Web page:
Dems, GOP diverging on IRS
WASHINGTON — Low-level IRS employees will testify before a congressional committee this week as Democrats move to challenge the basis of the investigation into the agency's targeting of Tea Party groups.
Thursday's hearing of the House Oversight and Government Reform Committee may highlight the fracture in the once bipartisan outrage into the scandal.
Democrats, such as Rep. Elijah Cummings, D-Md., want to know why an inspector general's probe didn't include evidence that liberal groups' applications for tax-exempt status were given additional scrutiny as well. Cummings released documents on Friday showing key words such as “progressive” and “Occupy” appeared on watch lists for IRS screeners.
Republicans still want to know how high in the Obama administration the decisions in the targeting went. Committee Chairman Darrell Issa, R-Calif., said last week,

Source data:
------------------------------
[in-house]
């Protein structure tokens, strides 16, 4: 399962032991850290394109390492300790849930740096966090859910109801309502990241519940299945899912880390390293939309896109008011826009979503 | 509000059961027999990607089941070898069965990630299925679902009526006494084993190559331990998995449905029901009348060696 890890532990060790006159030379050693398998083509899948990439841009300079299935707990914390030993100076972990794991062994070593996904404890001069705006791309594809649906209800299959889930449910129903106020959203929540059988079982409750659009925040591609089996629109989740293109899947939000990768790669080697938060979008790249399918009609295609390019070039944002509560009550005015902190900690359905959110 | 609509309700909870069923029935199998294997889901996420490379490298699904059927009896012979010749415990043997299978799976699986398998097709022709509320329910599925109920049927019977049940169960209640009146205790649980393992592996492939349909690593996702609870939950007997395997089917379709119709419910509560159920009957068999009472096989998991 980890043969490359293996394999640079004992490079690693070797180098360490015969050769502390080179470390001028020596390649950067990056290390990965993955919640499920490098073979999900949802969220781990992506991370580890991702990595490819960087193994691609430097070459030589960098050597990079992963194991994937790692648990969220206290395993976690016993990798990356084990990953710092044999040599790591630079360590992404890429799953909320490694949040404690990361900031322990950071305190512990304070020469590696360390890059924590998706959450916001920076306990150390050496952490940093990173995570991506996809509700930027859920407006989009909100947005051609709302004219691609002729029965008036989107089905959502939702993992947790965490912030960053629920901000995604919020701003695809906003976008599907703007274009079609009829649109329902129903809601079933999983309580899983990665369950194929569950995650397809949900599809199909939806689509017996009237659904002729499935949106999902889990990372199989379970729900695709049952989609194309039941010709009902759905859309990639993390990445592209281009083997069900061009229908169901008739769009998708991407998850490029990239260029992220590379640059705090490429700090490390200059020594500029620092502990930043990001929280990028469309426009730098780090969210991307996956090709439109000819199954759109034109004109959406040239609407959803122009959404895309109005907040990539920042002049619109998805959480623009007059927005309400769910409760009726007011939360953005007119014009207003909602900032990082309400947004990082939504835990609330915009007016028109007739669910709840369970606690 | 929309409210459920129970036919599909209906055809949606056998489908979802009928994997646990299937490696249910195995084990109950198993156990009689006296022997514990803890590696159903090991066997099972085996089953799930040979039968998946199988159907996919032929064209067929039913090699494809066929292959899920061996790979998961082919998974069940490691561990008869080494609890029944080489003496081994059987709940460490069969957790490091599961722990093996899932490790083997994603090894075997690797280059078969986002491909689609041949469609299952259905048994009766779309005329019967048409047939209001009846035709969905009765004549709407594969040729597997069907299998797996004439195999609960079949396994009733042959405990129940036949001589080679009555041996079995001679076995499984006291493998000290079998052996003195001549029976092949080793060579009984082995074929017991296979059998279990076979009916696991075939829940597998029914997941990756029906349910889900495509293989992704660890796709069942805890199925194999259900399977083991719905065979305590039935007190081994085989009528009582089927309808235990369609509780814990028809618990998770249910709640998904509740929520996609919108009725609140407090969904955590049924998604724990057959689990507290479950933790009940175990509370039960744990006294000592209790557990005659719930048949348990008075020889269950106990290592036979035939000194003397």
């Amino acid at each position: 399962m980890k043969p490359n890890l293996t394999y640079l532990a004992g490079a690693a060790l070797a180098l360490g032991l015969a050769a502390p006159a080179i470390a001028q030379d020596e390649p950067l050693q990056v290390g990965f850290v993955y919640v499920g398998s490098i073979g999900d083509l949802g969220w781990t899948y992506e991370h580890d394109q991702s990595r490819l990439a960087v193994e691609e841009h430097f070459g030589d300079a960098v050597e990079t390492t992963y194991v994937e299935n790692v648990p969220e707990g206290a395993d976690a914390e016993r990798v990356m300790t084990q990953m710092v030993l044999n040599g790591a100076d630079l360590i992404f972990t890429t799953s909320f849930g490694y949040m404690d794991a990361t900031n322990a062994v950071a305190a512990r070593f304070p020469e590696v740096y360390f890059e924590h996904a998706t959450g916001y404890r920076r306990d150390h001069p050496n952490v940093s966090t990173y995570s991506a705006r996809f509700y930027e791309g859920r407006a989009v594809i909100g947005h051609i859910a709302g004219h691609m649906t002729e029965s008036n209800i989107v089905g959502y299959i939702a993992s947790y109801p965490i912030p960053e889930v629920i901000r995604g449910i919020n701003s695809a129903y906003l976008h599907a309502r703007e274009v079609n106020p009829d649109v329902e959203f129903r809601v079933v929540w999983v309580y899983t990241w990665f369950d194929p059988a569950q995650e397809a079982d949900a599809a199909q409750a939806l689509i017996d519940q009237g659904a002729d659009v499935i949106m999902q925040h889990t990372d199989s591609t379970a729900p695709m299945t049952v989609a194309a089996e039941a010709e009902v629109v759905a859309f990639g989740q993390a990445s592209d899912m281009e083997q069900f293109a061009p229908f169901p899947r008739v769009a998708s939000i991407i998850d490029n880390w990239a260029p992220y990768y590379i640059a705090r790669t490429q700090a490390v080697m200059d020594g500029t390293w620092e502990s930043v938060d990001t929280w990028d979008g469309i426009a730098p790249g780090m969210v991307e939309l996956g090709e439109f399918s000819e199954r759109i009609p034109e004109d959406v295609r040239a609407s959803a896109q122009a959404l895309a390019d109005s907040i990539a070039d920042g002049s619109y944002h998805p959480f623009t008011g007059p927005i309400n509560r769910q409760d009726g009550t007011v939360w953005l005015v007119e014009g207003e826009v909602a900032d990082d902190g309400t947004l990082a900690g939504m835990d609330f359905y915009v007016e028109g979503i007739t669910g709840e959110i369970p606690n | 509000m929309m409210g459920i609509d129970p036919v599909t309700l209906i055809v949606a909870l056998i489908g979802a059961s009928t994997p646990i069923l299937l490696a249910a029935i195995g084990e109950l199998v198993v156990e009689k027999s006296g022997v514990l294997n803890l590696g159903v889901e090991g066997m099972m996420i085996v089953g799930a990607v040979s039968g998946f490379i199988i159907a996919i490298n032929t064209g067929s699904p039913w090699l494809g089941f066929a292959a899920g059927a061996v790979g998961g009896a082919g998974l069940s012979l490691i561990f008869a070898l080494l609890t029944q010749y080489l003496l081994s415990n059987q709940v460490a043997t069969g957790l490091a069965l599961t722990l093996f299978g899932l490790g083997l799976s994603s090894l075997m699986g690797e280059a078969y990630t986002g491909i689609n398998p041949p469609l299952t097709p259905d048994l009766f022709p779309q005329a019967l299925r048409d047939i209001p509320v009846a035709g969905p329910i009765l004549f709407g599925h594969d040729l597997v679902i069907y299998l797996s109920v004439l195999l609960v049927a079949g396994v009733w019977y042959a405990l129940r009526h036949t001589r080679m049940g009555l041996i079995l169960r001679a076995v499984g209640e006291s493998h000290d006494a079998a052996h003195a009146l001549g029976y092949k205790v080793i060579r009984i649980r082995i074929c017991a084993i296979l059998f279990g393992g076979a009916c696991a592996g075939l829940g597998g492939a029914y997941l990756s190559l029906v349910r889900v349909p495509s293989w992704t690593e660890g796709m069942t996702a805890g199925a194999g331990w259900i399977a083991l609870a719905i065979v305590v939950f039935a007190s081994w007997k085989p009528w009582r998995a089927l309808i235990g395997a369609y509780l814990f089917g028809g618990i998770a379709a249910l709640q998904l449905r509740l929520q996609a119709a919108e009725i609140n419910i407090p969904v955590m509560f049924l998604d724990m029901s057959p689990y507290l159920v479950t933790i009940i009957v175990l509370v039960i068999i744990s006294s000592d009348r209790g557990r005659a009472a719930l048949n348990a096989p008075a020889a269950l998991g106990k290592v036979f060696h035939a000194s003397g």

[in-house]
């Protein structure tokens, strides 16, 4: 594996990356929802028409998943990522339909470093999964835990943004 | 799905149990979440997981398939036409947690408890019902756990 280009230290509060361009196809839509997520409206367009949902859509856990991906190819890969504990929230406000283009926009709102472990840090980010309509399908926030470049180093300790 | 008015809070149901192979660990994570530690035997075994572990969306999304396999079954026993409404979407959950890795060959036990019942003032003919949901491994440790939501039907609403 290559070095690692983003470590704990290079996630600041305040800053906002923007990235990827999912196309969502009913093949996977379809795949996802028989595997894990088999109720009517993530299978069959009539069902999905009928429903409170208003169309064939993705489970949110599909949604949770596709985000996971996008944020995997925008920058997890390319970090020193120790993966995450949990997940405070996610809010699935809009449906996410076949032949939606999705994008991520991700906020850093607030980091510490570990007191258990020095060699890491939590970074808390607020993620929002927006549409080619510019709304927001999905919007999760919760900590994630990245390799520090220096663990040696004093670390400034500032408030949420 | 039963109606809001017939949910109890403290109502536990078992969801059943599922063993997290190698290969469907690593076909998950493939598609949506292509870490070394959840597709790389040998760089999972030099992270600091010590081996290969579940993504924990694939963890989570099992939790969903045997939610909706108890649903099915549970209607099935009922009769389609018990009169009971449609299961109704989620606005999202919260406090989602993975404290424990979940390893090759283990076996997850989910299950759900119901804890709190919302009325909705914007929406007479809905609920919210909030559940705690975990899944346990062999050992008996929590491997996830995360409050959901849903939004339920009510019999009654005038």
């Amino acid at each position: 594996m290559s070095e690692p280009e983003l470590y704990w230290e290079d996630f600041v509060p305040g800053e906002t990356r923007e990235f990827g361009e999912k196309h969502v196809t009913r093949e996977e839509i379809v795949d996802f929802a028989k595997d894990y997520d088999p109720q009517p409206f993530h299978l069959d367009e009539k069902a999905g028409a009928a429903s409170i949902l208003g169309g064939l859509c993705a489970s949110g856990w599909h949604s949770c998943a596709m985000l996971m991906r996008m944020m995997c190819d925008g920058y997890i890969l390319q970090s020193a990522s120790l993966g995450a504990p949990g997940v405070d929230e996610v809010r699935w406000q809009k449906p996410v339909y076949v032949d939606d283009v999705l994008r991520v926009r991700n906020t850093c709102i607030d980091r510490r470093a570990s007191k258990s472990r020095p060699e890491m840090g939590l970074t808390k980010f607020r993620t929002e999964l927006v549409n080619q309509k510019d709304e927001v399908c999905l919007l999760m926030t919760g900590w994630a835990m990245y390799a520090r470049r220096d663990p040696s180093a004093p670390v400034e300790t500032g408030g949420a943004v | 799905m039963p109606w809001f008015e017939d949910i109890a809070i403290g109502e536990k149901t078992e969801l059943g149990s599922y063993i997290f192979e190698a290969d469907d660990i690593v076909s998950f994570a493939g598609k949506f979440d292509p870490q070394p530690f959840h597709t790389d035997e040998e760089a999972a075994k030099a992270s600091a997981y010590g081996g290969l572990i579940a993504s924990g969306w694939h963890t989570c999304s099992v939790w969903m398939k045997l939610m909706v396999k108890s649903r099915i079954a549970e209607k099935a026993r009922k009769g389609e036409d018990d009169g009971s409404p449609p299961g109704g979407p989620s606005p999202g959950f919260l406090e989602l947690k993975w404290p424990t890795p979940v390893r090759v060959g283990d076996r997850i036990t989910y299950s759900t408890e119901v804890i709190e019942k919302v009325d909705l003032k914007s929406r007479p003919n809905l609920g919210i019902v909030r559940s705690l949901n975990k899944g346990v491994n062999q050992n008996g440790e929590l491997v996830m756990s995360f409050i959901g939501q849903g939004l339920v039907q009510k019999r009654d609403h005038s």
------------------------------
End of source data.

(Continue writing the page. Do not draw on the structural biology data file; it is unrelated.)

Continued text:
“Even as dozens of applications for progressive groups were being approved, orders from senior levels within the IRS resulted in inappropriate and disparate treatment for Tea Party applications.”
A congressional source, speaking on condition of anonymity, said Sunday that three witnesses have been invited to testify. They are Elizabeth Hofacre, the emerging issues coordinator in the IRS's Cincinnati office who handled the Tea Party cases before seeking a transfer in 2010; Carter “Chip” Hull, an IRS lawyer in Washington who advised Hofacre on those cases; and Steve Grodnitzky, Hull's supervisor.
Hofacre has told congressional investigators she felt “micromanaged to death” by Hull and that Grodnitzky had asked Tea Party groups to disclose any contracts they might enter, according to transcripts of interviews reviewed by USA Today.